Screens put police in picture

Constable Charis Bool reviews some of the CCTV camera images from around Midland. Picture: Bruce Hunt www.communitypix.com.au d426354
Constable Charis Bool reviews some of the CCTV camera images from around Midland. Picture: Bruce Hunt www.communitypix.com.au d426354

Midland Police are now able to monitor multiple CCTV cameras, set up across the Midland central business district, 24/7 from their headquarters on Spring Park Road.

The City of Swan recently installed monitors at the station to assist police to detect anti-social behaviour or other offences being committed in the area.

More council-owned cameras are planned in the near future to extend the reach of the long arm of the law.

So far, about $600,000 has been spent on the cameras but Snr-Sgt Craig Davis said there was more funding available from the budget for the Midland project over the next 12 months.

‘More than $1 million will be spent on the cameras and the monitoring system from federal, state and local government monies,’ Snr-Sgt Davis said.

He said the cameras make police work more efficient in dispatching squad cars to jobs.

‘We can monitor the occurrence and decide what number of officers need to be sent,’ he said.

The CCTV monitoring system allows for the cameras to be swivelled on to ‘off camera’ incidents and they can also zoom.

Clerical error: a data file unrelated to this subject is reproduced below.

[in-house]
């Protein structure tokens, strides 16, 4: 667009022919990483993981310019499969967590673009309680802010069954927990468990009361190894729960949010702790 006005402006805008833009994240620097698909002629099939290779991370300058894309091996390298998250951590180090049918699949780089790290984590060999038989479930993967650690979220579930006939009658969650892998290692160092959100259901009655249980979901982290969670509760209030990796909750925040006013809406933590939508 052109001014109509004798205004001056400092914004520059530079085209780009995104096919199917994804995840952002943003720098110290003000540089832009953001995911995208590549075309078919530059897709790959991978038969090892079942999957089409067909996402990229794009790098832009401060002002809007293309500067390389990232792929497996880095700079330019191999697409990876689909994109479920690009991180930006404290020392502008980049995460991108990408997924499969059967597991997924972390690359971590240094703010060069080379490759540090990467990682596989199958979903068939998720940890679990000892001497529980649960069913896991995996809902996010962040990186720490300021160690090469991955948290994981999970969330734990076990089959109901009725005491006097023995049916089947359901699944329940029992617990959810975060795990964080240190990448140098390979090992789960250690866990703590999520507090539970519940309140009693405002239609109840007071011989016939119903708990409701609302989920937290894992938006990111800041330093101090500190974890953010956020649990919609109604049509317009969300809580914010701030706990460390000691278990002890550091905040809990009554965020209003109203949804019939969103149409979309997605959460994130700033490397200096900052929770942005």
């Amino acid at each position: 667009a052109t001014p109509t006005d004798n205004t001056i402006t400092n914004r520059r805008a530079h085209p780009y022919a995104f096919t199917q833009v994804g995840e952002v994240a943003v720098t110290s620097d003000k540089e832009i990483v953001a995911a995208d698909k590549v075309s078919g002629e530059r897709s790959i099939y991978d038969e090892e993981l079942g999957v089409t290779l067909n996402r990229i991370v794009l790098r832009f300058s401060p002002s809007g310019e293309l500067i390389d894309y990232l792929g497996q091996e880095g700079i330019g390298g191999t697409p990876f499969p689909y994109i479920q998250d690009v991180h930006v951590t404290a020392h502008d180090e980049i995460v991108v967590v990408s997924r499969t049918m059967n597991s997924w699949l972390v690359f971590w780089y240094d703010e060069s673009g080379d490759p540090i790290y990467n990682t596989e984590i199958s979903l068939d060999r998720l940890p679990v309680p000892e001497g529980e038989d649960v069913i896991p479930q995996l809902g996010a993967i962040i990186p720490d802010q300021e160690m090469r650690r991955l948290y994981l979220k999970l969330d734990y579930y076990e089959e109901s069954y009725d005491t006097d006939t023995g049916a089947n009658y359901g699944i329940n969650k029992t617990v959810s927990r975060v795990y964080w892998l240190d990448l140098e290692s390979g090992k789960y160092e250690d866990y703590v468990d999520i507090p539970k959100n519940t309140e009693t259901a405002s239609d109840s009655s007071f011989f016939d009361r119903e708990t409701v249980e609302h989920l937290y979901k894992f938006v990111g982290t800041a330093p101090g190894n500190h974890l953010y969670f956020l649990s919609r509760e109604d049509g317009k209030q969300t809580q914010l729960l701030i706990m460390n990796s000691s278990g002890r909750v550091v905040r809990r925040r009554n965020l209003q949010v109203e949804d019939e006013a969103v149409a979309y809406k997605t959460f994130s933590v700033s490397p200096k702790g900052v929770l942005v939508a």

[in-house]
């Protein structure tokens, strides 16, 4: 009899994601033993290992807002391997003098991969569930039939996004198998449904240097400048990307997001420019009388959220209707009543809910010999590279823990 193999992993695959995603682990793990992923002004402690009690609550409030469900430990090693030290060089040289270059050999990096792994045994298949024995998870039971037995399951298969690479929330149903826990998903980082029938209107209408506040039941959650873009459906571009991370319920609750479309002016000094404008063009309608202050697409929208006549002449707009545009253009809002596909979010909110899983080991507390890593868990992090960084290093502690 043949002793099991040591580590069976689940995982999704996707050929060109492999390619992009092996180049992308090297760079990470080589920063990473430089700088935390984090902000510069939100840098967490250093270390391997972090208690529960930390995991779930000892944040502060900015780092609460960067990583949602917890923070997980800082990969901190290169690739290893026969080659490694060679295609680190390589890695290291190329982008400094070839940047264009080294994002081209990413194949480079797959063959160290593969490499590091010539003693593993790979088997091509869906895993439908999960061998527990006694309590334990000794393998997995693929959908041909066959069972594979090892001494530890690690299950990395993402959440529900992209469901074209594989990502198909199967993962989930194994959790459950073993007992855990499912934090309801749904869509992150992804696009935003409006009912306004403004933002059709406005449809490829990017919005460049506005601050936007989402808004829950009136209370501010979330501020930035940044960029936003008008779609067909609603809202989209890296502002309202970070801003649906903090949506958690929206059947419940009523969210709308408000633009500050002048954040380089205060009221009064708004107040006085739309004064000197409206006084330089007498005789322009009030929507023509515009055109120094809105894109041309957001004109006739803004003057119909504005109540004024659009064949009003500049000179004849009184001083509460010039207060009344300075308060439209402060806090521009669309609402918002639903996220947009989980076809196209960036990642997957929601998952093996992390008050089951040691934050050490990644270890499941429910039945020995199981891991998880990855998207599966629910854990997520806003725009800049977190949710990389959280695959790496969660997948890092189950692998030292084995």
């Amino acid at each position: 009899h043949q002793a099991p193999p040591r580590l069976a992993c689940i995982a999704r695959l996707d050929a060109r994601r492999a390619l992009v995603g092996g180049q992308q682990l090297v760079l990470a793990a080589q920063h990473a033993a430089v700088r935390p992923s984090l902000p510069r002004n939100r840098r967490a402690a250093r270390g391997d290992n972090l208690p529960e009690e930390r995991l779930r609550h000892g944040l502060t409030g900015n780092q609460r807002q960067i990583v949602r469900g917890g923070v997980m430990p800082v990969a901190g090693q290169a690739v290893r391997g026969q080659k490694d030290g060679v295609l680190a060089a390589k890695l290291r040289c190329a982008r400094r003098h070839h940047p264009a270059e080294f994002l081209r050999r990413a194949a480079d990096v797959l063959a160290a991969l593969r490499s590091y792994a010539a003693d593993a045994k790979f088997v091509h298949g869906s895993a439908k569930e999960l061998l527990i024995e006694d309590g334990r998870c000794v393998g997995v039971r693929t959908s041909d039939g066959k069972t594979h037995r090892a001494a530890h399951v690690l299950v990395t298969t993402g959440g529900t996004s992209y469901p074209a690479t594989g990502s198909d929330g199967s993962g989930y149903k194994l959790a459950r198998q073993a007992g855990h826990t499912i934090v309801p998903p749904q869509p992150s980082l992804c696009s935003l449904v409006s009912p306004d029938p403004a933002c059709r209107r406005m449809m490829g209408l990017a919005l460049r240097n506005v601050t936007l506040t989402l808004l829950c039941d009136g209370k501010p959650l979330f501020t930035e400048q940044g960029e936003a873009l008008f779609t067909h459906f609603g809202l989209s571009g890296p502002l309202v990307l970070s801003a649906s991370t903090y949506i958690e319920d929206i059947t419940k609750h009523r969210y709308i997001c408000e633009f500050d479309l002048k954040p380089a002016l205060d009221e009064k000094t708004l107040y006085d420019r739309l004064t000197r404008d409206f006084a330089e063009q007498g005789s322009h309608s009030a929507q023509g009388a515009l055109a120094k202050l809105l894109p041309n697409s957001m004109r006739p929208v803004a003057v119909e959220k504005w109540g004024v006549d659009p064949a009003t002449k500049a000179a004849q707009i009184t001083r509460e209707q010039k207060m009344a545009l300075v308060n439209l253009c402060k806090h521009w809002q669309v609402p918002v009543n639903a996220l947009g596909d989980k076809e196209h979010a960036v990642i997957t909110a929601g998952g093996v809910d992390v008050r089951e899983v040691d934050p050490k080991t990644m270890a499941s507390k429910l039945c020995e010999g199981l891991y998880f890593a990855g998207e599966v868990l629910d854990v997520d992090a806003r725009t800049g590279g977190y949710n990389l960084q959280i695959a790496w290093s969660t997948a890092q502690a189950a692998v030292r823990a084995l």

Police also report that more members of the public are coming into the station to report offences with their own personal security camera footage.

Snr-Sgt Davis said some of the footage was excellent quality which resulted in charges being laid.

The footage also can be tendered in court as evidence.

‘We encourage residents to consider installing security cameras both as a deterrent to would-be thieves as well as evidence of any offence committed,’ he said.

Previously City of Swan residents in Ellenbrook and The Vines voted to maintain security patrols in their areas.

‘Accord Security was appointed to provide patrols for the next two years,’ City of Swan Mayor, Charlie Zannino, said at the time.

‘The service was funded through a levy to ratepayers in the areas covered by the patrols and a contribution from the land developers.

‘There have been patrols in these areas for more than 10 years and every two years we go back to the community to ensure it still wants the service.’

Cr Zannino said security personnel would attend incidents reported to them or communicate with police on issues raised.

The patrols are particularly tasked with reporting anti-social behaviour, graffiti, vandalism and any suspicious activity in attempts to try to keep the community safe.